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Re: CERT Advisory CA-2004-02 Email-borne Viruses

2004-01-27 20:56:51

 Unsolicited email messages containing attachments are sent
to unsuspecting recipients. They may contain a return address, a provocative envelope, or something else that encourages its receiver to open it. This technique is called social engineering. Because we are trusting and curious, social engineering is often effective. The widespread impact of these latest viruses, which rely on human intervention to spread, demonstrates the effectiveness of social

Well, they rely on a combination of human intervention -- in that they require humans to actually "open" the attachment -- and violations of the MIME specification by the recipient's MUA.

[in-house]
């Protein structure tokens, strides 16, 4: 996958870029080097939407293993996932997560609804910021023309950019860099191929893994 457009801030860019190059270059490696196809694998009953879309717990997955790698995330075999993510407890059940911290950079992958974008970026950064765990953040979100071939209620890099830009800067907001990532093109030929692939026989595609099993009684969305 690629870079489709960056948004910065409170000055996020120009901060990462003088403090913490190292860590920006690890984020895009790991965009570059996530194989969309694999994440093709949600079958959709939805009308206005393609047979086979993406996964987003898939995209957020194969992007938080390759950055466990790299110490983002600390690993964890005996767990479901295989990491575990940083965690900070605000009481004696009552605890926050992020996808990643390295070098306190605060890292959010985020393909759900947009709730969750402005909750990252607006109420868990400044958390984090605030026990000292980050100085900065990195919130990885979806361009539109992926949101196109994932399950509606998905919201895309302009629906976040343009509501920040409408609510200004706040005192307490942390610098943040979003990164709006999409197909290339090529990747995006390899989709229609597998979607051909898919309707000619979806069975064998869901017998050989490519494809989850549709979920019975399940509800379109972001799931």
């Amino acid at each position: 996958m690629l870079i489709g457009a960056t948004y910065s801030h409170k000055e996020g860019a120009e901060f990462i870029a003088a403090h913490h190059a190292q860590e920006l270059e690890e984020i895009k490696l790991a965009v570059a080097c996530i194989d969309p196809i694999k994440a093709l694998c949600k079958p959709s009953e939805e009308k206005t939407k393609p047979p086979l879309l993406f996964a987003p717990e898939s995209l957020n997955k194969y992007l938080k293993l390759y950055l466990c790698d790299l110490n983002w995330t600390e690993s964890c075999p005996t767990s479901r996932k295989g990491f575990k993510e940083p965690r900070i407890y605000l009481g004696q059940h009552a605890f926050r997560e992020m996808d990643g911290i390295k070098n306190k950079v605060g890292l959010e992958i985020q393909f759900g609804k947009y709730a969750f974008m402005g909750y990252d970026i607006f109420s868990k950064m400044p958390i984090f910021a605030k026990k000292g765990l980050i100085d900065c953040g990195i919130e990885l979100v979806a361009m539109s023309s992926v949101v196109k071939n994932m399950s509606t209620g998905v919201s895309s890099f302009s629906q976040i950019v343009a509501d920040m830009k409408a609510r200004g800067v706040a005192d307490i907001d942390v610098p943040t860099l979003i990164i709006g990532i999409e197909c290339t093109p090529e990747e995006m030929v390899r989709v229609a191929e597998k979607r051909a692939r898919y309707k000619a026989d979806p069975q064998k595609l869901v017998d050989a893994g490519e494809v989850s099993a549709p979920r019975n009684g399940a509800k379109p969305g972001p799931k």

A big part of the problem is that when the message attachment is opened, the MUA then executes the content, despite the admonition of the MIME specifications that

(a) an MUA should not allow the sender of a message to specify what action the recipient takes to display the attachment (which the sender effectively does by specifying the filename suffix) and

(b) for types not known to be safe the MOST an MUA should do is to offer to save the attachment in a file.

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